What’s the real health condition of our economy? … the disparity between two different jobs reports … growing supplementary evidence of stretched consumers … the pain in the pipeline
To protect and grow investment wealth, our challenge is to accurately assess the condition of the economy today, and more importantly, tomorrow.
In the short-term, stocks will go up, down, and sideways. Often, these movements are unpredictable, and many times, based purely on emotion.
But in the long-term, stock prices always return to their true master – earnings.
And earnings reflect the health of the underlying economy.
So, want great long-term investment results? Accurately assess where the economy is today and where it’s headed tomorrow.
But there’s a wrinkle…
It’s not just that we have to accurately assess the economy…we also have to accurately assess how the Fed views the economy.
After all, they’re in charge of the levers that lead to economic growth or contraction. If we assess the economy correctly, but the Fed doesn’t, we’re still on the hook for the fallout because as the Fed goes, we go.
Today, there’s increasing data indicating that the economy is slipping. As the Fed sees it, this is a good thing, up to a point.
But where is that point exactly? And is the Fed assessing it correctly?
Let’s unpack this by looking at the latest jobs report from last Friday.
What did we really learn from the U.S. payrolls report last Friday?
Let’s actually begin last Wednesday at the Fed’s November meeting.
During his press conference, Federal Reserve Chairman Jerome Powell spoke about the condition of the U.S. economy viewed through a “jobs” lens.
Despite the slowdown in growth, the labor market remains extremely tight, with the unemployment rate at a 50 year low, job vacancies still very high, and wage growth elevated.
Job gains have been robust, with employment rising by an average of 289,000 jobs per month over August and September.
Although job vacancies have moved below their highs and the pace of job gains has slowed from earlier in the year, the labor market continues to be out of balance, with demand substantially exceeding the supply of available workers.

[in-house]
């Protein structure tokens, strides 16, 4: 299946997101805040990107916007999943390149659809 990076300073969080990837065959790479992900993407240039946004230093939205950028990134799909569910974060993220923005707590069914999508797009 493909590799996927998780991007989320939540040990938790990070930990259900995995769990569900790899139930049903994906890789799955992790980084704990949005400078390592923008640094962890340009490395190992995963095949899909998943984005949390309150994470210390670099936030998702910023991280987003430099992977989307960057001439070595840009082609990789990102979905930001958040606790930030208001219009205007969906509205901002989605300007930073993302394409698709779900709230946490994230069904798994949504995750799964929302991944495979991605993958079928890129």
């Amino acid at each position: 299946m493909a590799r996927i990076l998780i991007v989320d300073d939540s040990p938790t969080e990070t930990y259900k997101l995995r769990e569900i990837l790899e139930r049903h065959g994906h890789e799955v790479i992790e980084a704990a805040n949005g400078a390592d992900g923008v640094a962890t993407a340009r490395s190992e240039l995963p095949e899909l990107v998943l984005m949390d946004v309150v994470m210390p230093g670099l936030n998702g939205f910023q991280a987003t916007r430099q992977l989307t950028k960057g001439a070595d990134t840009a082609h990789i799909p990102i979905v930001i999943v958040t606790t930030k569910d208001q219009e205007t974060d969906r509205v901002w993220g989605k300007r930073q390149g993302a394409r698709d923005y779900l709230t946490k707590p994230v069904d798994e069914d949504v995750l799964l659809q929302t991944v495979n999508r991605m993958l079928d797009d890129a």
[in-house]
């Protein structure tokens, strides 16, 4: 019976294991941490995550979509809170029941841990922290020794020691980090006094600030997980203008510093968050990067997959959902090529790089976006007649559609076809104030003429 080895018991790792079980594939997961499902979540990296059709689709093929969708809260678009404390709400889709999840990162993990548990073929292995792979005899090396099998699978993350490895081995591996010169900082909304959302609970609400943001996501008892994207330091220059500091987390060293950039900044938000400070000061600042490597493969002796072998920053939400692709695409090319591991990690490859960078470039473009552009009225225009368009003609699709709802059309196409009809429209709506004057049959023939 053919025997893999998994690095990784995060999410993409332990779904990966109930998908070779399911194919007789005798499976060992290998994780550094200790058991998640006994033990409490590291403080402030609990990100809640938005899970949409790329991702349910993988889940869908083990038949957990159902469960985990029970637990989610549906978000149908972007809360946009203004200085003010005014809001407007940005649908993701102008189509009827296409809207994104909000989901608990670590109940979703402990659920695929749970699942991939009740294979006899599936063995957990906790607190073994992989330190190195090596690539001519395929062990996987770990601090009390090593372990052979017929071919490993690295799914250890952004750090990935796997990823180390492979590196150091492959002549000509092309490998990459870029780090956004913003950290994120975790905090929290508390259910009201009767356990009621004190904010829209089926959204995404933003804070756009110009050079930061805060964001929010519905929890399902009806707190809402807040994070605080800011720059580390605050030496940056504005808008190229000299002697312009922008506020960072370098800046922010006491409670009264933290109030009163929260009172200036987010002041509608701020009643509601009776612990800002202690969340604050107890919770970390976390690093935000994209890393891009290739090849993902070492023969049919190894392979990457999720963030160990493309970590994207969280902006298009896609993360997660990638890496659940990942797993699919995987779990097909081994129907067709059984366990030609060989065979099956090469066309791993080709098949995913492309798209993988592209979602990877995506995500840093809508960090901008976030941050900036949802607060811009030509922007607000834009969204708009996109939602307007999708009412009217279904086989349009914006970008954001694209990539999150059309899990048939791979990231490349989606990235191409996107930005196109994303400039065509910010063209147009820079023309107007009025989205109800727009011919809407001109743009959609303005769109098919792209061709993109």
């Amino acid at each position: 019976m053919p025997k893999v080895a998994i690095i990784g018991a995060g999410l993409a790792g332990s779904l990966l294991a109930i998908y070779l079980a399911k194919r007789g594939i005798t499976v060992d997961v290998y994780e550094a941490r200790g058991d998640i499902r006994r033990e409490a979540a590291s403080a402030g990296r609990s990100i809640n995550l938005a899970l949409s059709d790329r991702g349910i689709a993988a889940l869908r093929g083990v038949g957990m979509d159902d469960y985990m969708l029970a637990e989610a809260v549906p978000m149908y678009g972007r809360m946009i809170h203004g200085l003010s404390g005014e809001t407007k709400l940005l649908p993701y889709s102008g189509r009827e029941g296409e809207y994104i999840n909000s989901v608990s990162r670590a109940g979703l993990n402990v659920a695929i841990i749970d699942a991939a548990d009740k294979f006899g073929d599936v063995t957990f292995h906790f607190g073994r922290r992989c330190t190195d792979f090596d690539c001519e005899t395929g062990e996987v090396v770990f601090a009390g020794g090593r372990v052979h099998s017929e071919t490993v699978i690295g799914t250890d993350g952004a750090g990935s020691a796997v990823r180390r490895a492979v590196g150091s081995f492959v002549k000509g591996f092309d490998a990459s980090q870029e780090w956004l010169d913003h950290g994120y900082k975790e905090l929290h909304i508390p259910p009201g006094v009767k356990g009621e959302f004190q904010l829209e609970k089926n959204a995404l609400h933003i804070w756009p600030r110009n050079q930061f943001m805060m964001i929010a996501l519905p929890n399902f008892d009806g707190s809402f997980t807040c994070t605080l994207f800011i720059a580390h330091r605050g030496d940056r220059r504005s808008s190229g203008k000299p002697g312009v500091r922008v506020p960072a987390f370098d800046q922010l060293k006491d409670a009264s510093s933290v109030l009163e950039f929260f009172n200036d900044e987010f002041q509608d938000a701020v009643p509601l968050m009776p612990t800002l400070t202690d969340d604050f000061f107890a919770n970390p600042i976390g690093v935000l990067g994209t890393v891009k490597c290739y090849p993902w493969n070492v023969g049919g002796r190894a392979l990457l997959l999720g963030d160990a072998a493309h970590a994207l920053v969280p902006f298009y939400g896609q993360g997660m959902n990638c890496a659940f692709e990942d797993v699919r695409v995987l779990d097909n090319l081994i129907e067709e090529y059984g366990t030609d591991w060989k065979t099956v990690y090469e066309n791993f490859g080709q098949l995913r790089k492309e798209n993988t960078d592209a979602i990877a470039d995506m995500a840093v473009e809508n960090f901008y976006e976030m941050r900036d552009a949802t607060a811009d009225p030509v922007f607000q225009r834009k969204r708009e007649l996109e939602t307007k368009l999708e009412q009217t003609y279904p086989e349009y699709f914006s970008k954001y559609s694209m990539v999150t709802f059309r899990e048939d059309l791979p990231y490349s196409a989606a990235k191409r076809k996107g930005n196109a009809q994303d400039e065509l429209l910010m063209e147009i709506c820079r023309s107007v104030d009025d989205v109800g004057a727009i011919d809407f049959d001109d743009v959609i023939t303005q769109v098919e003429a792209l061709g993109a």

These comments suggest that Powell sees a resilient, strong labor market. “Robust” was his word.
Last Friday’s jobs report confirmed that conclusion. According to the Labor Department, nonfarm payrolls grew by 261,000 for the month, topping the Dow Jones estimate of 205,000.
On the surface, the takeaway is “strength.” And if Powell sees it that way too, then we can expect more rate-hikes because Powell’s goal is to slow down the economy.
But what if this job growth data is misleading? What if the economic strength of the workers making up the economy is weakening?
The critical difference between the establishment survey and the household survey
The jobs-gains that Powell described as robust, which topped estimates last Friday come from the “establishment survey.” That’s the popular name for Labor Department’s payroll survey.
But this isn’t the only gauge of our labor force. The Bureau of Labor Statistics conducts a phone survey, called the “household survey.”
It turns out, you can drive a truck through the difference between the findings of the establishment and household surveys.
This is because the establishment survey measures the number of positions on business payrolls, while the household survey measures the number of employed workers.
How can these numbers be different? Simple – you have lots of people working two jobs, which elevates the establishment number, while masking the lower household survey number. There’s also the added complication of full-time jobs versus part-time jobs.
For what’s really happening here, let’s turn to UnseenOpp:
…Last month, employed workers fell by 328,000, meaning that the household survey has remained flat for seven straight months after plateauing in March of this year.
The gap between the two surveys continues to grow as a result. It hit 2.3 million as of last month if the BLS’s data is accurate.
The unemployment rate is derived from the household survey, which explains why it jumped to 3.7% in October from 3.5% in September.
But perhaps the most shocking stat in the household survey was the disparity between full-time and part-time workers.
In October, full-time workers declined by 433,000 while part-time workers increased by 164,000.